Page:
Consider an early boss encounter. Conan enters an arena as leering warriors gather on a cliff above him. A bald, beastly fellow in spiked armor shouts at his men to descend upon the barbarian, and so they do. Then you cleave them nicely, mostly relying on the same few moves (or perhaps just one move, if you're not feeling particularly industrious). Bodies form morbid piles and finally the last rival remaining is the largest. He jumps down to your level, where you proceed to take him apart in much the same way you did his hapless crew.

That perhaps doesn't sound so bad, except it's only been a few months since we did the same thing in Heavenly Sword. The battles might as well be identical, except that Nariko's adventure in that other game was more memorable thanks to the blubbering of her opponent as she hacked at his armor, followed by a series of body blows that shook the whole arena while rubble poured down around them. That sort of stuff (complete with timed button presses during the cinematic bits) happens occasionally in Conan, but the developers seem stingier about it. They clearly want to provide the sense that the stakes are increasing with each new stage, to ratchet up the difficulty and grandeur the deeper you progress in your quest. They accomplish all of that, but the first few areas suffer because of it.

Despite the occasional misfire like the encounter referenced above, the best bits of the game are easily the boss battles. They're the one thing that might inspire you to play through the game multiple times. You'll realize that early on, as you're ascending a crumbling tower in your quest to destroy a rampaging dragon. Along the way, you'll face his fire-breathing muzzle at several turns. Each time, the strategy is the same: dodge his attacks, then retaliate with some sword strokes. After several such instances, the developers threw in a little variety, and in the end it's not your sword that spells the dragon's doom but rather the available architecture. It's one of the game's highlights (along with a similar battle with a mammoth and later one with a giant squid), but somehow it doesn't feel like quite enough. Each time the developers conceive a really good idea, they repeat it so many times that it loses its charm before they're ready to let you continue on to the next surprise. The levels are particularly guilty of wearing out their welcome, since you'll fight so many waves of soldiers and solve the same puzzles several times.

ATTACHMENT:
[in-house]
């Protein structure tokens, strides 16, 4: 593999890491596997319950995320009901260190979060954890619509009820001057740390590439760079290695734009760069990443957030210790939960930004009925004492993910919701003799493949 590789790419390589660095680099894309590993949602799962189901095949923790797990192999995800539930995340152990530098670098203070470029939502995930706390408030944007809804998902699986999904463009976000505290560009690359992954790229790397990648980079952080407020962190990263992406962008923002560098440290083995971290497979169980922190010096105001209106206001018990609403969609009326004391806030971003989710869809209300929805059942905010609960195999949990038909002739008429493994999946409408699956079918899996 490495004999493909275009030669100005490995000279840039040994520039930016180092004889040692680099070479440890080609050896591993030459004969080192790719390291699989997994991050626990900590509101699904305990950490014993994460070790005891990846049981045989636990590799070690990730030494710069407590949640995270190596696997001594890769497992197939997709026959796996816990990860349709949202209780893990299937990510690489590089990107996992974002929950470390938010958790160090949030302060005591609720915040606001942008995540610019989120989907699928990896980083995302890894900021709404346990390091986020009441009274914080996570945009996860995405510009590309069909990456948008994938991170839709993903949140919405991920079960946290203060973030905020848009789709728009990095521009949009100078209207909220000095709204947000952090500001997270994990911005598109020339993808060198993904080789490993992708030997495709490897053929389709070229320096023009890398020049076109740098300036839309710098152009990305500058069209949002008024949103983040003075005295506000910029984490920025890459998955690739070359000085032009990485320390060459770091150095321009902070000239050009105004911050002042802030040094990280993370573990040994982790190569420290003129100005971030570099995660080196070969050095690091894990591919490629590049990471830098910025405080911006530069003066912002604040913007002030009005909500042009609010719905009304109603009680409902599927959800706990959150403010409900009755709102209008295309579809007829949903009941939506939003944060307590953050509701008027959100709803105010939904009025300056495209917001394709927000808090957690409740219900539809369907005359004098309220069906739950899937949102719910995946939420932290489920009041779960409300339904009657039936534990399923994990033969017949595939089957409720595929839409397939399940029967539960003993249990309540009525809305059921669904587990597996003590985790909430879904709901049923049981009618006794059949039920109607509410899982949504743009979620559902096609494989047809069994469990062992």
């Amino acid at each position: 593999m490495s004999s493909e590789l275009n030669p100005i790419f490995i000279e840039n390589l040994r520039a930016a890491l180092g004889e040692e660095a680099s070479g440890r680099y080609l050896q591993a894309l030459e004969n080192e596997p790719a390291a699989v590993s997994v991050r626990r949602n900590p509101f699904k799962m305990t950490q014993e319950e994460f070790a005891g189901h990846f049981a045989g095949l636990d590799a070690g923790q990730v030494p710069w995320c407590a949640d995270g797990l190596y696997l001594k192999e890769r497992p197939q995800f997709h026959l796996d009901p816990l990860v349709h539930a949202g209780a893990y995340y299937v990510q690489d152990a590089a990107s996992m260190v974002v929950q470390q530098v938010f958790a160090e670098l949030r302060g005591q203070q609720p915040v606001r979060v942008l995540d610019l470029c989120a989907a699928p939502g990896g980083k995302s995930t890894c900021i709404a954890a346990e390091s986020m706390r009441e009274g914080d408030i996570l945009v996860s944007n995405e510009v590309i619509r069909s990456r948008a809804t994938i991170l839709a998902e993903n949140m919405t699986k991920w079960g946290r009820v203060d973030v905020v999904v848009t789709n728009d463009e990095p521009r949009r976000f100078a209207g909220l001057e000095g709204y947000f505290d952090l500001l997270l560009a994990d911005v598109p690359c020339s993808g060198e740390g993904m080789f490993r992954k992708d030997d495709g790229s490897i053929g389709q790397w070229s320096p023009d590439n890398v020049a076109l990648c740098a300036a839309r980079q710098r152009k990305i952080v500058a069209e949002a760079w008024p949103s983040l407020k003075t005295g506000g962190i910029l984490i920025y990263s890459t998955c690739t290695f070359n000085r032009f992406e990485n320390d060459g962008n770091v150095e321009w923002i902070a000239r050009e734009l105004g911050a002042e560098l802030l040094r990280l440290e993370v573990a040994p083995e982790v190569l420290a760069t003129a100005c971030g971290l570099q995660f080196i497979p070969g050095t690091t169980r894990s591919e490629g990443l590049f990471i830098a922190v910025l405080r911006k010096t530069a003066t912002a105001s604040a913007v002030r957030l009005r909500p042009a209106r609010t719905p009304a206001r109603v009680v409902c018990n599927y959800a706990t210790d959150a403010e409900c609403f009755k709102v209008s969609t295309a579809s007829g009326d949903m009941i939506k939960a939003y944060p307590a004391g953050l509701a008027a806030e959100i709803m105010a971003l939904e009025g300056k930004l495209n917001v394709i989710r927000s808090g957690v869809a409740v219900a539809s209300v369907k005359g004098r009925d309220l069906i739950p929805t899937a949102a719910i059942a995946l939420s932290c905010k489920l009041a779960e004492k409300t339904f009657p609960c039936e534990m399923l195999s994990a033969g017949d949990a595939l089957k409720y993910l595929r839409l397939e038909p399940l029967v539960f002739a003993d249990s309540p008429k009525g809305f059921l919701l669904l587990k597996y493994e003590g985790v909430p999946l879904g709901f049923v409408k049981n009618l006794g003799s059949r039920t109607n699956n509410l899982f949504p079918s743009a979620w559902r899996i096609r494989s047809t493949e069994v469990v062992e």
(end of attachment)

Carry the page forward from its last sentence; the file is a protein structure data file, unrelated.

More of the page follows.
Perhaps to counter the redundancy, the developers also added women to the mix. Conan's main companion throughout much of the quest is a saucy archer lady who sports the definition of an hourglass figure and isn't afraid to slink around her ship to demonstrate. That's not the end of it, though. As Conan wanders the stages, he'll find branches in the path that lead to a few extra enemy encounters and sometimes a near-naked woman shackled to a tree or other bit of the landscape. He can then defeat her guardians and cleave the nasty chains that keep her captive. She'll rise to her feet, stick her rump in the air, then stand to her full height and sway back and forth as her naked breasts soak up the sunlight.